When learning new software I do best when I can read through the manual in one medium while working at the computer with the new software. It seems as if the user manual is only HTML – is there any possibility of creating a PDF manual so that people like me can read it on a different device, such as an iPad or SurfacePro, while working at the main computer with Dorico?
I do agree, it would be very useful to have the manual (particulary the key command list) available for download. For me this is very important, because my studio computer(s) are not connected with the internet and I prefer to study the program remote from the internet.
Rainer alias bodobiber
(edit: redundant content deleted)
The key command list is already stored locally, even though it’s opened in your web browser. Have a look at the http address field, you will notice that it contains ‘localhost’. (At least it does here. )
There is a local copy of the HTML files that ships with Dorico for use when your Internet connection is unavailable.
Of course, it will be just a snapshot of the documentation that was available at the point that particular version of Dorico was released, but it’s better than nothing if you aren’t connected to the Internet!
If you want to access the offline version, simply disconnect from the Internet temporarily and click the “Help” > “Dorico Help” menu item.
There is a version of the shortcuts in the on-line docs that I printed as a PDF for my own use, but the graphic versions for some keys make it unwieldy, and I am trying to think of a way to reduce it to a document where I can reorder the commands and reduce it to one page I can have beside me for my own use.
I totally agree! - I want to be able to search for something in ONE document - not in a lot of different pages. At the least please combine all the help pages into one searchable PDF file.
Cubase and Sibelius (thank’s to Daniel who made an excellent manual for Sibelius) got it right
Personally, I would prefer to see the manual in the EPUB format, so it can be easily read on nearly all systems and devices, including mobile devices and tablets.
PDF is nice, but it does not work well with smartphones, for example.
Searching for content should be just as easy, if not easier using a web-based version of the documentation. In the fullness of time, the intention is that the might and majesty of Google’s natural language processing will mean that you will be able to search for “how do I do X in Dorico?” and the right page will come up.
Once the documentation (and Dorico) has got to a point where the rate of change is less signifiant, I’d imagine that there will be options available for more static formats.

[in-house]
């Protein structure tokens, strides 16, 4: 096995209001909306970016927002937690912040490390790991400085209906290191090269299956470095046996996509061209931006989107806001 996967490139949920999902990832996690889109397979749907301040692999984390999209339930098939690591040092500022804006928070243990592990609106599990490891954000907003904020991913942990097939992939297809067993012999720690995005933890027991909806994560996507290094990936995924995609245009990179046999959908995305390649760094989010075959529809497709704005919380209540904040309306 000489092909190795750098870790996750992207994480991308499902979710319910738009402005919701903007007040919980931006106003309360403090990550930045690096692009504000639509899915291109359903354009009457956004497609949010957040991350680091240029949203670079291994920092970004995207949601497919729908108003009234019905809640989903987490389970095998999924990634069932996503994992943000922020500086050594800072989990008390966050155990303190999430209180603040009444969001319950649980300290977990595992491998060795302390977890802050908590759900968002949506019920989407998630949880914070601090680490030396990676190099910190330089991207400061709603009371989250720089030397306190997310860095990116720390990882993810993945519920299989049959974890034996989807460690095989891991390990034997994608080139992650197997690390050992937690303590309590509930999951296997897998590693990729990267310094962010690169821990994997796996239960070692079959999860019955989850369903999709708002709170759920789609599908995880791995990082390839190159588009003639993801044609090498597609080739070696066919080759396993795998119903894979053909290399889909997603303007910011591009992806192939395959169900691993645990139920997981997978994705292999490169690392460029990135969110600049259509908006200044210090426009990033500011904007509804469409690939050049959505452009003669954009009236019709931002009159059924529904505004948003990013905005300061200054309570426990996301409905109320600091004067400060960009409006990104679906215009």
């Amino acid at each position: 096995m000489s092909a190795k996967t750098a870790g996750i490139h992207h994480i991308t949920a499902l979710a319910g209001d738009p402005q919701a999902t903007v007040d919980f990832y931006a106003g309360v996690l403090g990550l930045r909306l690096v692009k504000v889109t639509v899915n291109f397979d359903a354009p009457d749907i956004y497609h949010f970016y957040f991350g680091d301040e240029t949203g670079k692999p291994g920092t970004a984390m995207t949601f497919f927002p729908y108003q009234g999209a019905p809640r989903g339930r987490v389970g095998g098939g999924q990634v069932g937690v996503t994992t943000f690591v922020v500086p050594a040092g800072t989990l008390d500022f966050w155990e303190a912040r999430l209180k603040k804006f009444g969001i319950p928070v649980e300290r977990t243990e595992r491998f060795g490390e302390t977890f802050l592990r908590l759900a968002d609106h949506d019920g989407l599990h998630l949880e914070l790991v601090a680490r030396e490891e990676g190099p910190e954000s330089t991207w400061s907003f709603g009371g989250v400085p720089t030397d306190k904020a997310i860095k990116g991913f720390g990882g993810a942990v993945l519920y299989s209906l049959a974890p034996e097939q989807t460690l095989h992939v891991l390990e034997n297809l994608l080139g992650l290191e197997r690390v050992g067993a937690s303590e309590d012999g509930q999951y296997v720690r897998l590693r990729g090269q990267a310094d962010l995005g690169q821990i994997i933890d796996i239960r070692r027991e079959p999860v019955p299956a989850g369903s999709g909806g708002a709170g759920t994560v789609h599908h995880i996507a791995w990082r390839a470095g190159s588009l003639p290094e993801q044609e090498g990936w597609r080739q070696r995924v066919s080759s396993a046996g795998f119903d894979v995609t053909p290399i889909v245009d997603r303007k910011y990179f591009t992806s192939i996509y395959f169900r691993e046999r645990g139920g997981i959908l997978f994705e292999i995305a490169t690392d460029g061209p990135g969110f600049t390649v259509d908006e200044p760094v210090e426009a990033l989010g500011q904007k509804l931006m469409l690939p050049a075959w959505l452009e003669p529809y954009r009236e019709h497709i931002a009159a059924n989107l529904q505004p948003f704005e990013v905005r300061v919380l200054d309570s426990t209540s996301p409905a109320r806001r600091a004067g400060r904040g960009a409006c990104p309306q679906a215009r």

Not really - if I search for simple things like copy I get “duplicate players” and “copyright” - if I search for paste I get nada…
please… - ONE searchable file only…
Or am I not doing it right ?
I think that may be down to the fact that the completeness of the documentation is lagging somewhat behind the functionality in the application and so those terms aren’t fully outlined yet.
If you find a page in the documentation that isn’t reachable by an appropriate search, then that’s a bug we’ll need to investigate.
Searching for content should be easier in HTML but only if the content is actually there. Try searching for “delete bars” for example and see what you get. You’ll get links to deleting players, layouts, groups, flows, etc. but never how to delete a measure. This is possibly the most incomplete and useless documentation I have ever come across.
I would agree that, once one has a basic familiarity with the program, a web-based, inter-linked documentation is easier. But to start learning a program from scratch, for some of us at least, a more linear description–particularly in a format one can set down on the desk for reference as one uses the program–makes learning the program easier.
I don’t imagine the Development Team will be able to produce such a manual (at least not in the time they have available) as the program and documentation continue to develop; but I would not say that the current style of documentation (irrespective of completeness) is “easier.”
I accept this as a hazard of getting in on the ground floor and encourage the more complete documentation you suggest in your comment.
I’m with Derrek - it shouldn’t take too long to copy all the html files inte a single PDF ? - at least for starters.
Webbased is fine once you’re into the program.
Just to be clear, I wasn’t advocating copying all the “web screens” into a PDF doc.
I tested and downloaded the web help. First trial was A4-format, 888 pages in total (75% was repetion of header and footer etc.). Defining a larger page reduced the page count to 279 (which prob. is closer to the actual topics count) and fitted the contents better, but will not print well (on normal paper sizes). Biggest drawback is that the pages are not placed in the correct order. First all “Level 1” then all “Level 2”, etc. which shuffles the topics. It requires some manual moving to get it in correct order.
I cannot see how this is more helpful than a web based help. Most important, the next time the authors change anything, such a PDF is outdated and has to be done again. The authoring system prob. have a “Save project as PDF” function - RoboHelp had this back in 1998 IIRC, 18 years ago - but again, any such PDF would be outdated pretty quick.